It has almost been a month overdue for Andrew Chan’s and Myuran Sukumaran’s execution date and the Indonesian officials are yet to put the two drug convicted in front of firing squad. Indeed, controversy over the decision to put the two criminals under capital punishment has been circulating around the world, with many figures condemning the decisions. From Julie Bishop to Richard Branson, the decision to end Myuran Sukumaran and Andrew Chan’s life for a drug offence in a nation struggling with at least 4.5 million users facing rehabilitation (that is more than the population of New Zealand) and 40 to 50 young people die every day due to the same reason are seen controversial and is yet to be implemented.
Despite of Joko Widodo’s promise to not give clemency to the two convicted for whatever reason, earlier this month, the president himself has commanded the attorney general to listen and consider Australia’s requests. A (what seems somehow) more of a hypocritical move rather than humane move.
As I’ve already wrote on my previous post, I myself see capital punishment as a useless non-solution to any criminal problem, but I respect the constitution of my own country. It is like having to be an American, they don’t necessarily have to agree with the republican, but they (like it or not) have to accept the republican (no matter how stupid their views on the climate change are) for being part of their country.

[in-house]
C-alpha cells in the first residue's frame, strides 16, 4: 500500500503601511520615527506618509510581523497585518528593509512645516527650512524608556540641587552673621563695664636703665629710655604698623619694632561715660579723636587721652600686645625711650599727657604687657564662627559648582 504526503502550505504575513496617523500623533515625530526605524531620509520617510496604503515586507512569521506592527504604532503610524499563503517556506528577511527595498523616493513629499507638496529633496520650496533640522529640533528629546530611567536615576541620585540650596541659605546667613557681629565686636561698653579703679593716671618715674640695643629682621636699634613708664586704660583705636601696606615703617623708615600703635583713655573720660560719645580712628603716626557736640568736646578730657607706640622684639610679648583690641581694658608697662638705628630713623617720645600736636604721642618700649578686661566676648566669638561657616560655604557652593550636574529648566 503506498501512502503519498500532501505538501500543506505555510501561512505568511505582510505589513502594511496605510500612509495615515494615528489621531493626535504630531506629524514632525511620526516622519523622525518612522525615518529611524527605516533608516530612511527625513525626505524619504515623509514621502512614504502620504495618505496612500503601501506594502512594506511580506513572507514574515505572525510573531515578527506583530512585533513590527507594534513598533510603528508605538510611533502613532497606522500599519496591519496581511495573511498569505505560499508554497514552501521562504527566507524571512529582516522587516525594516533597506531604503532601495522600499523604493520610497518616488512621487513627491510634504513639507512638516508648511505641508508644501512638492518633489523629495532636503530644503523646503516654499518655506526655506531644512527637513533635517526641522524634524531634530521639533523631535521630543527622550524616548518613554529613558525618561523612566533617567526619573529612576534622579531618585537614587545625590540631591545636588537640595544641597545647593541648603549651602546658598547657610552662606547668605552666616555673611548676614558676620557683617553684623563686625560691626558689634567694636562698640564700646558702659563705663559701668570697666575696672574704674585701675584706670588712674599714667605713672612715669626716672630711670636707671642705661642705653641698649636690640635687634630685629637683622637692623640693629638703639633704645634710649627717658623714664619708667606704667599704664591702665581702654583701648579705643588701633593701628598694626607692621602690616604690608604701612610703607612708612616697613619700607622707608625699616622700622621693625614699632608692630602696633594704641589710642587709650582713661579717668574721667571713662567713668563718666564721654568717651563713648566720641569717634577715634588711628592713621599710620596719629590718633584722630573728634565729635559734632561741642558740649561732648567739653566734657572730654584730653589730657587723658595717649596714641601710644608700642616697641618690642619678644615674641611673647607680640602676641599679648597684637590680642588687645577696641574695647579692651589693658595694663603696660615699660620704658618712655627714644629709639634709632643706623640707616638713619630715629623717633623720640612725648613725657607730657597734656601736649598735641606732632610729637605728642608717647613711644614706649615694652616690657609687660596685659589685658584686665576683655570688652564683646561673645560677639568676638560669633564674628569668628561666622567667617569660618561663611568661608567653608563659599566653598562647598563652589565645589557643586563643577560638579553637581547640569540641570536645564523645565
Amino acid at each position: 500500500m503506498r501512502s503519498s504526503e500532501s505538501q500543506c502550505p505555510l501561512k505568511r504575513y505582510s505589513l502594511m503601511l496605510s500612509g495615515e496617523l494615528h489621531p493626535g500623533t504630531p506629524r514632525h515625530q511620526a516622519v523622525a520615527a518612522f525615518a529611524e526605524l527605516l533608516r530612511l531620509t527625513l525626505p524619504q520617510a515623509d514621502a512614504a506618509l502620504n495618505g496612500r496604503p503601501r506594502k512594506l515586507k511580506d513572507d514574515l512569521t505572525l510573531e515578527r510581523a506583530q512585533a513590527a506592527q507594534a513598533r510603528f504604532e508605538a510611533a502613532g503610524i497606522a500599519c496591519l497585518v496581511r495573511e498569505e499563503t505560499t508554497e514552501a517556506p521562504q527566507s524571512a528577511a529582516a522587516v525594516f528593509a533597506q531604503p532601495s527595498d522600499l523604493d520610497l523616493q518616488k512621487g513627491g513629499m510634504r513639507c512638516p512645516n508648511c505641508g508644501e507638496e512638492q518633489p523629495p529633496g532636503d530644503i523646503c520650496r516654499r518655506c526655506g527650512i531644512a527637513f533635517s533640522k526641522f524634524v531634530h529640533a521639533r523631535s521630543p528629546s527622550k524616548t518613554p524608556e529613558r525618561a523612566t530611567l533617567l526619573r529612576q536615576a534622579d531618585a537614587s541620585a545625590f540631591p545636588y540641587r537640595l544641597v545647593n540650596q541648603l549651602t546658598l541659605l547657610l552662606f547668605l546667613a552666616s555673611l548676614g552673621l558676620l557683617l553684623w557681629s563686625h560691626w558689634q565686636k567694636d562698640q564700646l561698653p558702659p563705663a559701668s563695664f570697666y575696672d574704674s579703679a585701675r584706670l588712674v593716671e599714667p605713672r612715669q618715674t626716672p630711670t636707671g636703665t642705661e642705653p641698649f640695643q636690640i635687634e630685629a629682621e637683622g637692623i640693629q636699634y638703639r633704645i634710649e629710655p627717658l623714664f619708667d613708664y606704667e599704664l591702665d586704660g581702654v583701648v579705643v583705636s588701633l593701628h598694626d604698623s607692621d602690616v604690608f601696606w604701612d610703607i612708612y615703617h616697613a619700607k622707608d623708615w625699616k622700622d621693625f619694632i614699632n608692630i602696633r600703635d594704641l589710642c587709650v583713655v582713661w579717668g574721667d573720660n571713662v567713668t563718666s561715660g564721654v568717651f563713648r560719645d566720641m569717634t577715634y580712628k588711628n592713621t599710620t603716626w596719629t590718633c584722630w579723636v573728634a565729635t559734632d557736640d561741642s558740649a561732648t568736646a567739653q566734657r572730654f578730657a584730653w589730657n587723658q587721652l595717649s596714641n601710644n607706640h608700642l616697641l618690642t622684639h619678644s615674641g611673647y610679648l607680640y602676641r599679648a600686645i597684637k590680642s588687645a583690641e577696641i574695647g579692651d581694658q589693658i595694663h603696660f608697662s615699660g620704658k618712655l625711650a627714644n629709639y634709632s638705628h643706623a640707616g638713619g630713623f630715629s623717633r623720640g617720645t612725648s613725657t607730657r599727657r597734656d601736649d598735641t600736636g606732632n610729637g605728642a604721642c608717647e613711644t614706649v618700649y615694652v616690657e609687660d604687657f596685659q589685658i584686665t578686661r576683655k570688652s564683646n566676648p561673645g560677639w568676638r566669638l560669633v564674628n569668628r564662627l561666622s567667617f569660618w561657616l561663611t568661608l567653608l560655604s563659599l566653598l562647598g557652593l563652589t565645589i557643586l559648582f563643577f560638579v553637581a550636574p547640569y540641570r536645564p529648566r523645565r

Now I don’t want to discuss much whether the capital punishment is justified or not, you can read my opinion regarding this matter on my previous post. I just want to talk about a possible cultural perspectives that are clashing here, and that whether it is relevant to the drama that is still going on.
An oxford Phd candidate has recently posted on The Conversation, questioning the method of research regarding the data that the president is using and questioning its merit on using a questionable data to back up an execution of a convicted criminals. While her accusation is valid, I feel that this is a bit offensive and cocky at her side to see us as the fool, let alone incompetent in gathering our own data.
Though I have to admit, Indonesian are sometimes dodgy at these kind of things. I am no expert in this matter, but to arrive at that assumption without ever getting in touch with the people who are gathering the data seem a bit too arrogant for me. Granted that she is a PhD candidate at oxford, but it is still offensive for me.
The blog post is a dignified version of other critics towards the case. Others has criticises Indonesia as being primitive and inhuman. I’ll admit that in a western culture, which by the way at the past did some even worst thing to us Indonesian (and other culture) during the colonialism, this has increasingly seen as a taboo things to do. The thing is, Indonesian does not fall into that category. Our culture differ vastly from those that the westerners have and as an independent country, we have every rights to cultivate it.